IT SEEMED LIKE a great idea back in 1955. Private citizens wishing to honor a former president would donate money to build a library to house his papers. Since the beneficiaries of the gift would be the American people, the federal government would then assume all the costs of operating and maintaining the libraries. It wouldn't cost much, proponents thought. Probably about $100,000 annually for each facility. Since then, as everyone knows, both the libraries and the budgets have grown beyond all expectations. Seven presidential libraries have now been established, and each one costs the taxpayers about $2 million a year to operate and maintain.
Last week Congress completed action on legislation designed to bring the library cost explosion under control. The approach is not to curtail services but to get more private money into the cause. This will be done by requiring each library to have an endowment -- privately raised -- equal to 20 percent of the cost of construction. Funds generated by the endowment would then be used to subsidize operating and maintenance costs. Presidential libraries are to be limited in size to 70,000 square feet, but larger structures will be approved if a proportionately greated endowment is raised. The archivist of the United States is given far more authority to establish architectural and design standards for new libraries, and must give Congress 60 days to review any proposed plan to acquire a building.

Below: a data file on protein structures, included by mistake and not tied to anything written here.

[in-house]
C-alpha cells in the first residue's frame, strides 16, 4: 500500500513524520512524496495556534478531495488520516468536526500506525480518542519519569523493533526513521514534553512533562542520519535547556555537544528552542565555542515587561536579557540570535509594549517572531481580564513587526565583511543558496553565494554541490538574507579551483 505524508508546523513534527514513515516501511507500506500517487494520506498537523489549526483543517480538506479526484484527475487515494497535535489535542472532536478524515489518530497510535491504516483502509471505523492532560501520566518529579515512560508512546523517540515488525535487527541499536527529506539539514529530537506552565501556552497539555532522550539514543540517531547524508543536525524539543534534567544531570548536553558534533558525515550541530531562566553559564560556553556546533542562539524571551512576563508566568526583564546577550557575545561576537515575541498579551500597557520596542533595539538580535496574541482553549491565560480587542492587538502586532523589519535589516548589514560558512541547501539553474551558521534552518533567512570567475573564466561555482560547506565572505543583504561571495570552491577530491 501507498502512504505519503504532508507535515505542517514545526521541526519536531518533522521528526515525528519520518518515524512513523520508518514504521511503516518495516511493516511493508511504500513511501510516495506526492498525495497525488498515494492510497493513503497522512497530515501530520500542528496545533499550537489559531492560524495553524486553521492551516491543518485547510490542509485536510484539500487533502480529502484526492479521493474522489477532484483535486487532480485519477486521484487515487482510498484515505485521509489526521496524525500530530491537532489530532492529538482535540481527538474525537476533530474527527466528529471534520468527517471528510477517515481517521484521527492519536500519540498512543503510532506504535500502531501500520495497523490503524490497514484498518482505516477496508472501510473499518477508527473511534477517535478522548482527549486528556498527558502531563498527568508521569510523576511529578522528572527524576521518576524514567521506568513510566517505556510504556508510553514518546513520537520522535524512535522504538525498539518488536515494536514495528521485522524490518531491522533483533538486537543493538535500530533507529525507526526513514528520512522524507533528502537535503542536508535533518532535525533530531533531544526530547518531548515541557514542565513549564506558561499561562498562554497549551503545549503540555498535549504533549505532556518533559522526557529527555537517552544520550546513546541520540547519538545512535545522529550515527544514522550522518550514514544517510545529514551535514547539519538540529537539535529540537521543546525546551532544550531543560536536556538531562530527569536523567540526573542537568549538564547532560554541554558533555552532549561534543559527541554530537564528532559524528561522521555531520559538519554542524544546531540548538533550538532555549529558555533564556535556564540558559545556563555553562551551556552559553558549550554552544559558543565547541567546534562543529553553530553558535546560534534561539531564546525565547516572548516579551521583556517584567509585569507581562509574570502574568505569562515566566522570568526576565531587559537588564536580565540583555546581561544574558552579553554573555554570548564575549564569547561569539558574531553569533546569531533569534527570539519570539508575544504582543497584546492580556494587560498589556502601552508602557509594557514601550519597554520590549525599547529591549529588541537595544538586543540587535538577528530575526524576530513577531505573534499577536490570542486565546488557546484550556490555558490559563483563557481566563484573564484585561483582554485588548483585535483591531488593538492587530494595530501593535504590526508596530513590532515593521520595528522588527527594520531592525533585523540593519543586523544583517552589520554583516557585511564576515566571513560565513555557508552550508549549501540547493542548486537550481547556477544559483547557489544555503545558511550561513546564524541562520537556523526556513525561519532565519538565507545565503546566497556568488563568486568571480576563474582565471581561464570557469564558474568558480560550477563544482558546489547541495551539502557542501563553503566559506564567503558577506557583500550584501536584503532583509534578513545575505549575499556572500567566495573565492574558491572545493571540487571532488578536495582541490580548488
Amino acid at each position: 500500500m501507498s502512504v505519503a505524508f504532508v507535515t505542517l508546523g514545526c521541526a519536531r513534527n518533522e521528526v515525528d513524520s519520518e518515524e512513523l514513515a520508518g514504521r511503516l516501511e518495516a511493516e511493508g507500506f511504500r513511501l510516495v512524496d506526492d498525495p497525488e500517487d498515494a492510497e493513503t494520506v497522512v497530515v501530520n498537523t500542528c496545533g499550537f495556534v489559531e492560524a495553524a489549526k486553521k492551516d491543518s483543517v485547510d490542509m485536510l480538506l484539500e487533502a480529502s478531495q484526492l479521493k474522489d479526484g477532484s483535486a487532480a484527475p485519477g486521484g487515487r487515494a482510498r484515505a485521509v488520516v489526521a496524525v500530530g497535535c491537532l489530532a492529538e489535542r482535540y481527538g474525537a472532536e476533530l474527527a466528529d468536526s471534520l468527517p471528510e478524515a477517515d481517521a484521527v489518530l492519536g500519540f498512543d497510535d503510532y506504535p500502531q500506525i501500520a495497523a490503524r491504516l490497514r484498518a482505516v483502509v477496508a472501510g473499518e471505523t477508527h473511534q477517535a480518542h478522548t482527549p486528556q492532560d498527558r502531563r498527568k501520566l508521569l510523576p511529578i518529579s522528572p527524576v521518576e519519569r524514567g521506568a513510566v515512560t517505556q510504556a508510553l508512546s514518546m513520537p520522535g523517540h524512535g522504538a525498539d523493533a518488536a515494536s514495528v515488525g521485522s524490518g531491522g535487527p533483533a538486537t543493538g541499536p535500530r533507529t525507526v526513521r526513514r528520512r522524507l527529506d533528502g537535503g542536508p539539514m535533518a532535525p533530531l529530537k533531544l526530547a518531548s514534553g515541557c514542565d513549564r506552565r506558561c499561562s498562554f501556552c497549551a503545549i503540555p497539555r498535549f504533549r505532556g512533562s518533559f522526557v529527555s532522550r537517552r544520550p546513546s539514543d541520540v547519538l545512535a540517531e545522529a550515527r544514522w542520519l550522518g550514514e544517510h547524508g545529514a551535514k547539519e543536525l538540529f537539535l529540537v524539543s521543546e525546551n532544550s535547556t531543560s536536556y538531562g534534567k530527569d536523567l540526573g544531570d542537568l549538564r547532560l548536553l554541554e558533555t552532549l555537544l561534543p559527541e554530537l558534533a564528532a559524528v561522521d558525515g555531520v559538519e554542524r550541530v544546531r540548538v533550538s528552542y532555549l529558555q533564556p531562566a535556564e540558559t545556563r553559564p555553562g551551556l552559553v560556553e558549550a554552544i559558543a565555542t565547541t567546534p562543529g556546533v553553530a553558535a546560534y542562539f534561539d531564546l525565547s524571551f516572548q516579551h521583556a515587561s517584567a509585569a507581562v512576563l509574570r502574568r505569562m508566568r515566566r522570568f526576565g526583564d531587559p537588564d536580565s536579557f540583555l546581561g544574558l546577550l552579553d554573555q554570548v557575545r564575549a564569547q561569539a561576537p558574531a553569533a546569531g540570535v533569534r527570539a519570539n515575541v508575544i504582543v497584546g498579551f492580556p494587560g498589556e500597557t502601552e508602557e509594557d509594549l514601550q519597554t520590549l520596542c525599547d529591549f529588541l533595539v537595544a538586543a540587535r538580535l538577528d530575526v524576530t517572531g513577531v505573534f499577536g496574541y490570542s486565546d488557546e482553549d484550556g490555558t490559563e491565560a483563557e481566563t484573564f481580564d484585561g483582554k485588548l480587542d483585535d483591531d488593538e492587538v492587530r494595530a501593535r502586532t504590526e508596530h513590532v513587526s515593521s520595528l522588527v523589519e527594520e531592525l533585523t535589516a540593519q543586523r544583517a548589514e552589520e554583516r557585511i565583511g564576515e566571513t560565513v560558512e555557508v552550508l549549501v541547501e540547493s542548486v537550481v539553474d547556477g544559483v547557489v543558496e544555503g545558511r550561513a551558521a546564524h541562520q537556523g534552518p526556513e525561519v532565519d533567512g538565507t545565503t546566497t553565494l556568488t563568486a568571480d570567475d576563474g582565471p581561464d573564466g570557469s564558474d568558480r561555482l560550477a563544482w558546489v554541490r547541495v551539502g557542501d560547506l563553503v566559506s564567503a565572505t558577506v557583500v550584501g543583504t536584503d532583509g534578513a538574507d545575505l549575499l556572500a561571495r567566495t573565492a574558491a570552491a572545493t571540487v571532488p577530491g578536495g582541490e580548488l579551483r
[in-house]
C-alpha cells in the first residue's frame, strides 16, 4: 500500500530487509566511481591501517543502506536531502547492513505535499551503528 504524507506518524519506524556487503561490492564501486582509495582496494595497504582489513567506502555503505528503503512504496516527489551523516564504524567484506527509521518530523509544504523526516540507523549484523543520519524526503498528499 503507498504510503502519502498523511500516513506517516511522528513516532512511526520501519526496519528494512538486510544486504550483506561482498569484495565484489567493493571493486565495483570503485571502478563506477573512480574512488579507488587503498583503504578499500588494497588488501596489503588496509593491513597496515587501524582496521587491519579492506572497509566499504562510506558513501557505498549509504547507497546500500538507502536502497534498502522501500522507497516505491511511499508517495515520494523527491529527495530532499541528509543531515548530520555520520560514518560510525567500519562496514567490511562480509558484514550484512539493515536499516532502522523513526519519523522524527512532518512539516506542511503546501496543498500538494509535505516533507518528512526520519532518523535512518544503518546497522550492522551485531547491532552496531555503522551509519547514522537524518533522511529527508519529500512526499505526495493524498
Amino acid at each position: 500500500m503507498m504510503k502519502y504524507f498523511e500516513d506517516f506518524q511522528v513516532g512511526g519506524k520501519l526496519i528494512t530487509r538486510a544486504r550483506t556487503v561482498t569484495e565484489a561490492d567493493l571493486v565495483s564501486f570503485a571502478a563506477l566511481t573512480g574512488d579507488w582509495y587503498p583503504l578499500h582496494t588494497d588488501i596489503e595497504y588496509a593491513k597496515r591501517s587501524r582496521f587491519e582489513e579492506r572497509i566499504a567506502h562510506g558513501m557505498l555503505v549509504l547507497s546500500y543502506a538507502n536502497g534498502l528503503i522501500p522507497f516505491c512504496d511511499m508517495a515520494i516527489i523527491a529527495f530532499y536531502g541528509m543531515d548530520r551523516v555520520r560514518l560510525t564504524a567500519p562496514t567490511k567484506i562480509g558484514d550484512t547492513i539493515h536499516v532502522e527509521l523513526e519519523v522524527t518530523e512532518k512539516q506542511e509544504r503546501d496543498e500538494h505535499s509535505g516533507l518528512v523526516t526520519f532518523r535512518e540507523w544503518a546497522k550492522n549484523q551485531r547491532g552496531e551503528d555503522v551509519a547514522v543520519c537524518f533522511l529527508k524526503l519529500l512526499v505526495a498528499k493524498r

One reason presidential libraries have been both controversial and expensive to operate is the impulse of a president's friends and supporters to build a shrine. Some libraries incorporate museums filled with personal memorabilia; others are of such splendid design and high-tech excellence that upkeep is staggering. The response of Congress is to require those who build extravagant facilities to share more of the cost of upkeep.
The library being planned for President Reagan's papers won't be covered by the new law because it applies only to chief executives elected after Jan. 20, 1985. That's too bad because the Reagan facility is expected to be twice as costly as any other. In the long run, though, the law will give the government badly needed supervisory power over these projects and save many millions each year by capping runaway costs. That makes sense.